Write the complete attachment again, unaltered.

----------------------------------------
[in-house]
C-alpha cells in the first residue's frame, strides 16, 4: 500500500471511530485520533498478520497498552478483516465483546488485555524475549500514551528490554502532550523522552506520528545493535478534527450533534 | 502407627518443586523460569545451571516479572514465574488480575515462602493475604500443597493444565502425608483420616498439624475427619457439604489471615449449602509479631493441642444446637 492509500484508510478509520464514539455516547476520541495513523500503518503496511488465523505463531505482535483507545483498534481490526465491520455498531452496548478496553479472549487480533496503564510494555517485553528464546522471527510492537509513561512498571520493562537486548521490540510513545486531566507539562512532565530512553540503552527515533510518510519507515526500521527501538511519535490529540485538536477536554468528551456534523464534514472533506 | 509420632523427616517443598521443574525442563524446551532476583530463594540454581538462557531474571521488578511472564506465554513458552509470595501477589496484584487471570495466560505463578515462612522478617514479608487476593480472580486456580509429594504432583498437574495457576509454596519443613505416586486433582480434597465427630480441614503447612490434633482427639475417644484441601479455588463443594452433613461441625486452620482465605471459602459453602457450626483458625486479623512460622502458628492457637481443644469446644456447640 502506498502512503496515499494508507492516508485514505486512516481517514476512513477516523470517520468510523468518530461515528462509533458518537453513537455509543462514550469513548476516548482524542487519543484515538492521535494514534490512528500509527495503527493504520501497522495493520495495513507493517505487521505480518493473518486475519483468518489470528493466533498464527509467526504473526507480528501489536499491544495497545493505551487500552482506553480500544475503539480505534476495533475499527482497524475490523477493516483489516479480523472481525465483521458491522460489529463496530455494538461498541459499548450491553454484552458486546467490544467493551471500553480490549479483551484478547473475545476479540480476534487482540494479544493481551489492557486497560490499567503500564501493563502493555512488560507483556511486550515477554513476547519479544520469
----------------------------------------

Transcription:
[in-house]
C-alpha cells in the first residue's frame, strides 16, 4: 500500500471511530485520533498478520497498552478483516465483546488485555524475549500514551528490554502532550523522552506520528545493535478534527450533534 | 502407627518443586523460569545451571516479572514465574488480575515462602493475604500443597493444565502425608483420616498439624475427619457439604489471615449449602509479631493441642444446637 492509500484508510478509520464514539455516547476520541495513523500503518503496511488465523505463531505482535483507545483498534481490526465491520455498531452496548478496553479472549487480533496503564510494555517485553528464546522471527510492537509513561512498571520493562537486548521490540510513545486531566507539562512532565530512553540503552527515533510518510519507515526500521527501538511519535490529540485538536477536554468528551456534523464534514472533506 | 509420632523427616517443598521443574525442563524446551532476583530463594540454581538462557531474571521488578511472564506465554513458552509470595501477589496484584487471570495466560505463578515462612522478617514479608487476593480472580486456580509429594504432583498437574495457576509454596519443613505416586486433582480434597465427630480441614503447612490434633482427639475417644484441601479455588463443594452433613461441625486452620482465605471459602459453602457450626483458625486479623512460622502458628492457637481443644469446644456447640 502506498502512503496515499494508507492516508485514505486512516481517514476512513477516523470517520468510523468518530461515528462509533458518537453513537455509543462514550469513548476516548482524542487519543484515538492521535494514534490512528500509527495503527493504520501497522495493520495495513507493517505487521505480518493473518486475519483468518489470528493466533498464527509467526504473526507480528501489536499491544495497545493505551487500552482506553480500544475503539480505534476495533475499527482497524475490523477493516483489516479480523472481525465483521458491522460489529463496530455494538461498541459499548450491553454484552458486546467490544467493551471500553480490549479483551484478547473475545476479540480476534487482540494479544493481551489492557486497560490499567503500564501493563502493555512488560507483556511486550515477554513476547519479544520469